Norway's global education commitments – 2013 perspective

I have just returned from a short visit to Norway to join a discussion at the Norwegian Association of  Folk High Schools annual conference in Molde (set on a breathtaking fjord landscape with a view of 222 mountain peaks – yes 222!). The famous Norwegian folk schools offer an opportunity for young people to board and share time learning together about a wider world beyond their immediate academic education.  Their popularity has grown and the shared vision to see an interconnected world may go some way to explaining Norway’s strong stance and significant financial commitment (a full 1% of GDP) to international development.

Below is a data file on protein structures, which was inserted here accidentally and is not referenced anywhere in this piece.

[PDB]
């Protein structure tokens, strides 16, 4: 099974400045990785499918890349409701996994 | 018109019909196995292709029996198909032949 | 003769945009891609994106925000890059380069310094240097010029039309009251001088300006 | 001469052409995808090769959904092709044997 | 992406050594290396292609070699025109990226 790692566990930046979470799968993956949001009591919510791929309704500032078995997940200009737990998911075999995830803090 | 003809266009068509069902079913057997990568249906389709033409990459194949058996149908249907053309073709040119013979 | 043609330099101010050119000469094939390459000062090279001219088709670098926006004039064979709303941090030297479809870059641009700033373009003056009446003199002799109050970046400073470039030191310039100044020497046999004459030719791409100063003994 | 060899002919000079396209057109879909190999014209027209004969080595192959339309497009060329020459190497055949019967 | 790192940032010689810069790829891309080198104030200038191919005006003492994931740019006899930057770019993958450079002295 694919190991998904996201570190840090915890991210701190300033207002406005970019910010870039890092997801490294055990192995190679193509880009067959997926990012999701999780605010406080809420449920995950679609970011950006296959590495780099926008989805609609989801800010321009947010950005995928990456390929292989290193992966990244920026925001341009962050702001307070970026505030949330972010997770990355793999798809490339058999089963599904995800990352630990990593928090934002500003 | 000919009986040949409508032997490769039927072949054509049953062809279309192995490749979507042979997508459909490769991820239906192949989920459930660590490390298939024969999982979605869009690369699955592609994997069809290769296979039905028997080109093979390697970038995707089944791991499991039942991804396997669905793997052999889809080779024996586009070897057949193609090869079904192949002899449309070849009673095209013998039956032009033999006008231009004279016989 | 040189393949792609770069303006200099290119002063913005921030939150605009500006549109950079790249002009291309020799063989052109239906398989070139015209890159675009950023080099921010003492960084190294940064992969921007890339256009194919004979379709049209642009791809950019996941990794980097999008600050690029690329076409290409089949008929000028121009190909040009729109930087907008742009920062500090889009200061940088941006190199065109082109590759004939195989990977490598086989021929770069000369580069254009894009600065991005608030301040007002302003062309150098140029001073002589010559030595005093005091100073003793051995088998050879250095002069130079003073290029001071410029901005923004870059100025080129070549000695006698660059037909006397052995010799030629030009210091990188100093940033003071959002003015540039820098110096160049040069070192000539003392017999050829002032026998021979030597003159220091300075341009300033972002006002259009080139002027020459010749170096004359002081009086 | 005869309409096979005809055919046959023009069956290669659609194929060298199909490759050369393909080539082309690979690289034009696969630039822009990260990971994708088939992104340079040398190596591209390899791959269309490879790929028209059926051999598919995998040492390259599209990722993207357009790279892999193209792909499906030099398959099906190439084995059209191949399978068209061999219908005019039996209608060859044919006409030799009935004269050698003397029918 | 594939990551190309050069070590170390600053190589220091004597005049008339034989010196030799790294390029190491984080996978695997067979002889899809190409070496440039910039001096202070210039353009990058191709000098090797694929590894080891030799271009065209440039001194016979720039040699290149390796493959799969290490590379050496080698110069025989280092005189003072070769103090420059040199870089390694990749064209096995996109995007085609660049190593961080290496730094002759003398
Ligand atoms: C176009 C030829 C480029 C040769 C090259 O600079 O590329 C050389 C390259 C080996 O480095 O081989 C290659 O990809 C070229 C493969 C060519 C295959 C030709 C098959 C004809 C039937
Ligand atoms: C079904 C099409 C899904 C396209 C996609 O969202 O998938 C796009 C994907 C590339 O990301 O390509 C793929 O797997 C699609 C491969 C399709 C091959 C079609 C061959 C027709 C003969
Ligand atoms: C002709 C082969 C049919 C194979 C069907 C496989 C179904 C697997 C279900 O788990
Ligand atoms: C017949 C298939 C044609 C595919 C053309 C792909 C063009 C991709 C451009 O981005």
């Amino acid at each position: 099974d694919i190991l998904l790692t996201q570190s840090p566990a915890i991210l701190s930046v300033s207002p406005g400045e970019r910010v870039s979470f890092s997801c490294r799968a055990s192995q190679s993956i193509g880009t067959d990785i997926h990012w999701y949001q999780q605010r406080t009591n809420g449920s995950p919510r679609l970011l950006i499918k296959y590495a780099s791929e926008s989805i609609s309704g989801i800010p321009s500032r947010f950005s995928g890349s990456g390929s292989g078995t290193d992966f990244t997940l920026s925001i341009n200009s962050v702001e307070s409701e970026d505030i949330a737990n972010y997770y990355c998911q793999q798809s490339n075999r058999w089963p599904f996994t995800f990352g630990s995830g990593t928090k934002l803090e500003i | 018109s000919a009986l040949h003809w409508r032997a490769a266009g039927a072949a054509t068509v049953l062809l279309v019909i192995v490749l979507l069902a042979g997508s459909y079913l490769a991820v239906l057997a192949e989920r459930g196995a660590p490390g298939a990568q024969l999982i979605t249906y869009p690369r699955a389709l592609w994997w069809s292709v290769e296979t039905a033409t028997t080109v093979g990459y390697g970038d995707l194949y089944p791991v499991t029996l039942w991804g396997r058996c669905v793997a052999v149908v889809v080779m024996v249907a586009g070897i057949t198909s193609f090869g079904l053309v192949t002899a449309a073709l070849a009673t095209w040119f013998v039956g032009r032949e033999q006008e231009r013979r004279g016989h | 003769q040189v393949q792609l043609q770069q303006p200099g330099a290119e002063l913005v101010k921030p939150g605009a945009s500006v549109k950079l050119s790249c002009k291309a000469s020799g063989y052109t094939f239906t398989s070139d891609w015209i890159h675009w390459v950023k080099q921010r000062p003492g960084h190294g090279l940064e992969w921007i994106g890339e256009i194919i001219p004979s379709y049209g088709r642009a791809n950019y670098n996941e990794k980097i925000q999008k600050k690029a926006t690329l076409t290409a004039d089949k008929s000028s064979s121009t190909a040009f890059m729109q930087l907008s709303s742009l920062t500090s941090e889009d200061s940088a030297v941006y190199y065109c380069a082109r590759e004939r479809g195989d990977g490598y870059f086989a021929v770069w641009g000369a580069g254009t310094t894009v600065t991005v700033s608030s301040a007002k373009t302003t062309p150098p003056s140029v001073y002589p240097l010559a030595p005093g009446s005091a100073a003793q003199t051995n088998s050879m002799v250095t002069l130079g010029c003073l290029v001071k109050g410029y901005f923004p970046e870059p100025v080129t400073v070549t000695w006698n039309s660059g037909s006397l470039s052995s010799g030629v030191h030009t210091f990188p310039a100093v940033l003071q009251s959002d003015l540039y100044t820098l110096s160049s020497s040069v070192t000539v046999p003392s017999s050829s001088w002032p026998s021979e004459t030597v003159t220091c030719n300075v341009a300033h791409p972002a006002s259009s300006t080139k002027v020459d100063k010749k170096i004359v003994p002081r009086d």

The folk school debate on global education raised lots of issues familiar to GBC-Education members.  A keen discussion centred on the question of how to motivate and mobilise countries with high out-of-school numbers, and poor learning outcomes, to address their own challenges. Countries like Nigeria and India are well placed to contribute substantially but clearly need both incentives and a powerful catalyst to launch an accelerated drive to better education and learning for all their children. For external donor countries or private sector partners alike, there is a need to bring in assistance and/or investment. This firmly demonstrates that our economic interdependence and shared cultural ties bring us closer together when we share the burden of challenges – and a shared investment in a positive outcome has a benefit to everyone.
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